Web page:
3 Compiling the Report
3 Compiling the Report
3.1 Depending on the scale of the incident or exercise, the incident or exercise report may be a matter for the SAR Coordinator to initiate and/or lead or oversee (see guidance paper 4.2) or, if the event had an international aspect, it may be compiled jointly. Usually the State which led the coordination of the event will also coordinate the compilation of the report.
3.2 The report should contain sufficient information to enable the reader to understand what happened and how and (if this is ascertainable) why it happened. Normally the report will also detail who was involved (usually by identifying organisations and units, rather than individuals), when and where. It may be the case, however, that the responsible authorities will agree to redact parts of the report, usually for legal reasons.
It is to be hoped that report details will not be redacted simply because of fear of embarrassment. To do so must lead to questions as to the report process’s reliability and usefulness.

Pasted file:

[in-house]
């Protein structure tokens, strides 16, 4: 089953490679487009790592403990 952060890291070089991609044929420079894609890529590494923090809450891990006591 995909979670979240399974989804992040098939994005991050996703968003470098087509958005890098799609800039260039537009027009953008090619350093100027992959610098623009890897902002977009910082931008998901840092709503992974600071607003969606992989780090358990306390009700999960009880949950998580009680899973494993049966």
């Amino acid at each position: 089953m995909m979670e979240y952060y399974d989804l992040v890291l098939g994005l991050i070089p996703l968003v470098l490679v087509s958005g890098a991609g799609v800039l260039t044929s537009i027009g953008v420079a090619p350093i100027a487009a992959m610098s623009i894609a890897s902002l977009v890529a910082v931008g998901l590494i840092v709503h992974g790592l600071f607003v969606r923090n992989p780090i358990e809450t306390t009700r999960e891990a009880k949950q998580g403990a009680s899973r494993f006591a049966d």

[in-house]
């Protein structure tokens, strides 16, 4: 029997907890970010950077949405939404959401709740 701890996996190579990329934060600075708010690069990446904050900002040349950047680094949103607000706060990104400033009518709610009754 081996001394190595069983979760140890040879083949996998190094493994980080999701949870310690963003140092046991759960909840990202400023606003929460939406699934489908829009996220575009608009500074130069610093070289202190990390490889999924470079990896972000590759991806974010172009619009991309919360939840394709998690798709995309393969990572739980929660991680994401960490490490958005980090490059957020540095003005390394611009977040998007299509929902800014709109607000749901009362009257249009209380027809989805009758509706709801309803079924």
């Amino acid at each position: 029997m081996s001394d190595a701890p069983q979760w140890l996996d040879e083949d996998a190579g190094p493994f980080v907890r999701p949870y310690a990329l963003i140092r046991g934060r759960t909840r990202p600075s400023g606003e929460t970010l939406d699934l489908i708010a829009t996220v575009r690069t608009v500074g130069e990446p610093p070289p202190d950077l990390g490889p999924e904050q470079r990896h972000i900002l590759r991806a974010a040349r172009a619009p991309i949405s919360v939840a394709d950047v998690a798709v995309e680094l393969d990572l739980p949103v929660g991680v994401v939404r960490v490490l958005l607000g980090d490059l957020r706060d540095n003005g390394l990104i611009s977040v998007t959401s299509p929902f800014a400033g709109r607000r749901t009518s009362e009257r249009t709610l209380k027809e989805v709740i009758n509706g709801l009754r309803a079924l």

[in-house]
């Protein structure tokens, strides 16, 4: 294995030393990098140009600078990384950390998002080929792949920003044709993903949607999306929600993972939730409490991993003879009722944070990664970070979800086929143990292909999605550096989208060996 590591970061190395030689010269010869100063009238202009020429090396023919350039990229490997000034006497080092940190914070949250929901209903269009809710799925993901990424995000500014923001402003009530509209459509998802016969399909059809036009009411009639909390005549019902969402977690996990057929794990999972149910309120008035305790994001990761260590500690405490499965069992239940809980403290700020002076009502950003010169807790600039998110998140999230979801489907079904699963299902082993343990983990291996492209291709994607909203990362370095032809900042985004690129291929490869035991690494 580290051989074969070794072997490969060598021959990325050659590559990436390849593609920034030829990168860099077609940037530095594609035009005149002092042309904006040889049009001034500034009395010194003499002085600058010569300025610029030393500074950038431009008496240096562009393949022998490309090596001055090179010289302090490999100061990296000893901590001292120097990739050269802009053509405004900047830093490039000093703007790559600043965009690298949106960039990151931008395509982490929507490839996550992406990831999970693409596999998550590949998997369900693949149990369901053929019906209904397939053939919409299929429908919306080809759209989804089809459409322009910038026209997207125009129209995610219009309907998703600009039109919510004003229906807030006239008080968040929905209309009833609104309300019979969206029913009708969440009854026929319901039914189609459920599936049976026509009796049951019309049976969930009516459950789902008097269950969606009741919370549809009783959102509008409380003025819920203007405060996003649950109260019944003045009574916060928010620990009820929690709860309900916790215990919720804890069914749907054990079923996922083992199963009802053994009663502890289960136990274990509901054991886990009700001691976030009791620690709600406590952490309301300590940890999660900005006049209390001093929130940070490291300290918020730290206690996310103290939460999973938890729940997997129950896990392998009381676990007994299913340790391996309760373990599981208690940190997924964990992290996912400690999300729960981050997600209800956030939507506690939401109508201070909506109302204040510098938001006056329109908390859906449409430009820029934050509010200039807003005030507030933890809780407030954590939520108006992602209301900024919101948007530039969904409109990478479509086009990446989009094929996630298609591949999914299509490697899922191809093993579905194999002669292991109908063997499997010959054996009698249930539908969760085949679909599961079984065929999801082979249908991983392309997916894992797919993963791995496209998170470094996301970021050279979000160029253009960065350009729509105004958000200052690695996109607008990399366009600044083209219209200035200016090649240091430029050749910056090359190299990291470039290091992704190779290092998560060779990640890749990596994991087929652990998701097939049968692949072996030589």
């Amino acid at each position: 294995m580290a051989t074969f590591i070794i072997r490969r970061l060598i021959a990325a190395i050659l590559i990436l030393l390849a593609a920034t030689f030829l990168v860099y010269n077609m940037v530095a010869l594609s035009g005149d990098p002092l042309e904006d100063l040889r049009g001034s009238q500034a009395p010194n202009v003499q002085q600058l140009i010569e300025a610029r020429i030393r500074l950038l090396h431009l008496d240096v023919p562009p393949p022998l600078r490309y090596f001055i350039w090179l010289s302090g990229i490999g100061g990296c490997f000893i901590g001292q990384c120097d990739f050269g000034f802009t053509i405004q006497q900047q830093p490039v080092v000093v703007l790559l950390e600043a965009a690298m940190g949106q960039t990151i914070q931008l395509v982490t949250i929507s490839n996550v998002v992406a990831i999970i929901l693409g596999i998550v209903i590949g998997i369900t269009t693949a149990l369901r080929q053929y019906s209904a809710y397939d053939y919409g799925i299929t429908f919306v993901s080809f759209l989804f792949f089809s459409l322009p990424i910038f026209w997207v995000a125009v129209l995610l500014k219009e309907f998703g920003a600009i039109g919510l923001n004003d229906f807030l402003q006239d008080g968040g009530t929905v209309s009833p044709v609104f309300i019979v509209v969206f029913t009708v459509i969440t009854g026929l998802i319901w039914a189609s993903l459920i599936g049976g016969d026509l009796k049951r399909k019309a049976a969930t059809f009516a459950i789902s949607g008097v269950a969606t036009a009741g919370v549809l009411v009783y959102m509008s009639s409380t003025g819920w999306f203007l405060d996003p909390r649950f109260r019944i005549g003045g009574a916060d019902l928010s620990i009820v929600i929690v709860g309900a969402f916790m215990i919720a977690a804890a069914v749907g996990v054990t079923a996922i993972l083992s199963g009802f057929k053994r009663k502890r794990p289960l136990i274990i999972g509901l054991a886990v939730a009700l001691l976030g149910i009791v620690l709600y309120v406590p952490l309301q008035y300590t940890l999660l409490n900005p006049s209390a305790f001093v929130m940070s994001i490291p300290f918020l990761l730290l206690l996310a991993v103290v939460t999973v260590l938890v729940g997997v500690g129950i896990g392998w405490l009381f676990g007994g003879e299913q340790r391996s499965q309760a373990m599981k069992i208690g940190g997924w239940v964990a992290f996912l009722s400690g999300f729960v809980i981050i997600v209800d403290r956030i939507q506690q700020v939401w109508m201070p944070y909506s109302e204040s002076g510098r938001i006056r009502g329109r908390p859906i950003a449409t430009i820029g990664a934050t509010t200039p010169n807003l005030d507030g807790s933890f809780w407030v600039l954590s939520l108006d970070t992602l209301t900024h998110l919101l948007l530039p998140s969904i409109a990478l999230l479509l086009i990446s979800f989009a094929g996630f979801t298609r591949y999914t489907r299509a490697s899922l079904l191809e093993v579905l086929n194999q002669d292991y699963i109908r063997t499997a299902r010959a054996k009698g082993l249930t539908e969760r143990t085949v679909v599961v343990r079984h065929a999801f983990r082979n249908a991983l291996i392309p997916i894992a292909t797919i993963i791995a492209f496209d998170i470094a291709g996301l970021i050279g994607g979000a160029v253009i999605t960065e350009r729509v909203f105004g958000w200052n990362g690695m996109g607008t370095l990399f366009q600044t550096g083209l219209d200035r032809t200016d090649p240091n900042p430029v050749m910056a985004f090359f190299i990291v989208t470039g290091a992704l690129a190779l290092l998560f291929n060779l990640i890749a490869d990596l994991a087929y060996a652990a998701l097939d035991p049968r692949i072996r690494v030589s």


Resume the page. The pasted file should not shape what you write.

In these cases a limited, ‘depersonalised’ report can still be of use to other planners and responders, and should be published.
3.3 In actual MRO cases in particular there will be a great deal of supporting information to consider. This can be included in the report, but preferably in appendices, to enable the reader of the main text to focus on the salient points.
3.4 The precise format and contents of the report will depend upon local requirements and, to some extent, the circumstances of the case. Example formats for an exercise report and an incident report are given at Annex 1 and Annex 2 to this paper respectively.
3.5 Reports should be as open and honest as possible. The principles of accident investigation (as opposed to litigation) are recommended here. The sole objective of analysing and reporting on exercise or incident response should be to improve MRO preparedness. The ‘lessons learned’ process is not about placing blame for mistakes, or rewarding good practice. MRO exercise and incident reports should be drawn up in support of the learning processes discussed in guidance paper 5.4.
3.6 The guidance material in this series may be used as an analytical tool. If this is done, the IMRF MRO project team would welcome feedback on its usefulness in this respect. Please contact email@example.com, or visit www.imrfmro.org.